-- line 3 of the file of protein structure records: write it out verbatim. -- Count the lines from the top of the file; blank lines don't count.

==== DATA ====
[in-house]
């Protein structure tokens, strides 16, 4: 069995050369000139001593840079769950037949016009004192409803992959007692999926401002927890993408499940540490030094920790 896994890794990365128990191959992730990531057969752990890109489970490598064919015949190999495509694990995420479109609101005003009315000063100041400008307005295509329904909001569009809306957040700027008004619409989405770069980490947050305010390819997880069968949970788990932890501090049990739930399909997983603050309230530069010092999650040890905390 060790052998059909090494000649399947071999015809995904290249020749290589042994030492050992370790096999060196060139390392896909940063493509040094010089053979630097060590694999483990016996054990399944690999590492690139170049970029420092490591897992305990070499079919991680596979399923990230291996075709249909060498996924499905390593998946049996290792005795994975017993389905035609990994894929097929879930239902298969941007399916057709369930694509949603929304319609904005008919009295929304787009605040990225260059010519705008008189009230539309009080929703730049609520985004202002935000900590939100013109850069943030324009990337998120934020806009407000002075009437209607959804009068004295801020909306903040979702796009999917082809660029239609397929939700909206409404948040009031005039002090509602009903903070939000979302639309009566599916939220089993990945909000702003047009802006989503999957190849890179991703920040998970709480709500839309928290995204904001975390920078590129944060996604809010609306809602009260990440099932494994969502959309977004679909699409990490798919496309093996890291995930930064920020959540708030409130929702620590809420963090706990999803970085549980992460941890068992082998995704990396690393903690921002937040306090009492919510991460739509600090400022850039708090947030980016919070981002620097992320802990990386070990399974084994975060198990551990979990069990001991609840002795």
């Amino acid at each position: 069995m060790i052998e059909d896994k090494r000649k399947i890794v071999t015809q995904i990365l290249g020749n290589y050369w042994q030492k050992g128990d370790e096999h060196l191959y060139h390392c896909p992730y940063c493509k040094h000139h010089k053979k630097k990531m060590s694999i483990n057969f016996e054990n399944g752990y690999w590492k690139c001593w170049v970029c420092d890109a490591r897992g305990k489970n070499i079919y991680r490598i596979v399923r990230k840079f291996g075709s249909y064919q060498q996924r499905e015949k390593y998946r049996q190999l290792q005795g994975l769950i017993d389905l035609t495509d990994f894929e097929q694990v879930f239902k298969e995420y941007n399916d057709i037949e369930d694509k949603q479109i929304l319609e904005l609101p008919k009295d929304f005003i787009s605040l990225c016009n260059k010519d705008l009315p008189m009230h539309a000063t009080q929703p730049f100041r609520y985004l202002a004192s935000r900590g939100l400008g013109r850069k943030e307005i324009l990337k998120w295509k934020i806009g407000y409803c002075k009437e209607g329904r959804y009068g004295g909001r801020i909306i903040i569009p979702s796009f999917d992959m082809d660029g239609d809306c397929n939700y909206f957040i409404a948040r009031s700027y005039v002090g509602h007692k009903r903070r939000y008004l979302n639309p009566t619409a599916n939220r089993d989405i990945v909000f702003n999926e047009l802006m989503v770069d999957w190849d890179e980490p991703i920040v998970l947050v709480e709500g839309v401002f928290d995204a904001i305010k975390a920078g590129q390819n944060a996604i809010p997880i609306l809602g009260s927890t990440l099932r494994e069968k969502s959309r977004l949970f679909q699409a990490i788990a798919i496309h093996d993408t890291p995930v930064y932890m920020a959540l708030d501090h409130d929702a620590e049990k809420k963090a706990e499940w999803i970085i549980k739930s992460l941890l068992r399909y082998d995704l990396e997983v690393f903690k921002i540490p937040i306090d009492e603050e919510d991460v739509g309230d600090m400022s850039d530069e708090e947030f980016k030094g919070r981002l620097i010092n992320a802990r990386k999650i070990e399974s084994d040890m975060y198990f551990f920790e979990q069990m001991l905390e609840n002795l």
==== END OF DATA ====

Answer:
């Amino acid at each position: 069995m060790i052998e059909d896994k090494r000649k399947i890794v071999t015809q995904i990365l290249g020749n290589y050369w042994q030492k050992g128990d370790e096999h060196l191959y060139h390392c896909p992730y940063c493509k040094h000139h010089k053979k630097k990531m060590s694999i483990n057969f016996e054990n399944g752990y690999w590492k690139c001593w170049v970029c420092d890109a490591r897992g305990k489970n070499i079919y991680r490598i596979v399923r990230k840079f291996g075709s249909y064919q060498q996924r499905e015949k390593y998946r049996q190999l290792q005795g994975l769950i017993d389905l035609t495509d990994f894929e097929q694990v879930f239902k298969e995420y941007n399916d057709i037949e369930d694509k949603q479109i929304l319609e904005l609101p008919k009295d929304f005003i787009s605040l990225c016009n260059k010519d705008l009315p008189m009230h539309a000063t009080q929703p730049f100041r609520y985004l202002a004192s935000r900590g939100l400008g013109r850069k943030e307005i324009l990337k998120w295509k934020i806009g407000y409803c002075k009437e209607g329904r959804y009068g004295g909001r801020i909306i903040i569009p979702s796009f999917d992959m082809d660029g239609d809306c397929n939700y909206f957040i409404a948040r009031s700027y005039v002090g509602h007692k009903r903070r939000y008004l979302n639309p009566t619409a599916n939220r089993d989405i990945v909000f702003n999926e047009l802006m989503v770069d999957w190849d890179e980490p991703i920040v998970l947050v709480e709500g839309v401002f928290d995204a904001i305010k975390a920078g590129q390819n944060a996604i809010p997880i609306l809602g009260s927890t990440l099932r494994e069968k969502s959309r977004l949970f679909q699409a990490i788990a798919i496309h093996d993408t890291p995930v930064y932890m920020a959540l708030d501090h409130d929702a620590e049990k809420k963090a706990e499940w999803i970085i549980k739930s992460l941890l068992r399909y082998d995704l990396e997983v690393f903690k921002i540490p937040i306090d009492e603050e919510d991460v739509g309230d600090m400022s850039d530069e708090e947030f980016k030094g919070r981002l620097i010092n992320a802990r990386k999650i070990e399974s084994d040890m975060y198990f551990f920790e979990q069990m001991l905390e609840n002795l």